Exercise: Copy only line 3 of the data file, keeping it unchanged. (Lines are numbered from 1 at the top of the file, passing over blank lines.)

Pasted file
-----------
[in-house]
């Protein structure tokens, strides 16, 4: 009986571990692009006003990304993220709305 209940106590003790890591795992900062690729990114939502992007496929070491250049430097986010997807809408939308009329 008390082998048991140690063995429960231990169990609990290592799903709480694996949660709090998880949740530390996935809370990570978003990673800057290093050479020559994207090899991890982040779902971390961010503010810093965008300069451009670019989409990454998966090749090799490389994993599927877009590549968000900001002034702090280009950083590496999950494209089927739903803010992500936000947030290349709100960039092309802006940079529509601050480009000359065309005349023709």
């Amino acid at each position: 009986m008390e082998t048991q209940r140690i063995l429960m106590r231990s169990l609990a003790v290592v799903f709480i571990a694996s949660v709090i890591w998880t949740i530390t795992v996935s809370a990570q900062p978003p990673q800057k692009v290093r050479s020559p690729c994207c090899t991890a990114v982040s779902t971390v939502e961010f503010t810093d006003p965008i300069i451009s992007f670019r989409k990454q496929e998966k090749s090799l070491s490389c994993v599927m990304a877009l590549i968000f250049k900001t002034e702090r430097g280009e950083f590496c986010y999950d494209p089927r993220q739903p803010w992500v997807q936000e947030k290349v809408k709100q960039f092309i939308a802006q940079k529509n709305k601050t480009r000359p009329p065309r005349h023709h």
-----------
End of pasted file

């Amino acid at each position: 009986m008390e082998t048991q209940r140690i063995l429960m106590r231990s169990l609990a003790v290592v799903f709480i571990a694996s949660v709090i890591w998880t949740i530390t795992v996935s809370a990570q900062p978003p990673q800057k692009v290093r050479s020559p690729c994207c090899t991890a990114v982040s779902t971390v939502e961010f503010t810093d006003p965008i300069i451009s992007f670019r989409k990454q496929e998966k090749s090799l070491s490389c994993v599927m990304a877009l590549i968000f250049k900001t002034e702090r430097g280009e950083f590496c986010y999950d494209p089927r993220q739903p803010w992500v997807q936000e947030k290349v809408k709100q960039f092309i939308a802006q940079k529509n709305k601050t480009r000359p009329p065309r005349h023709h």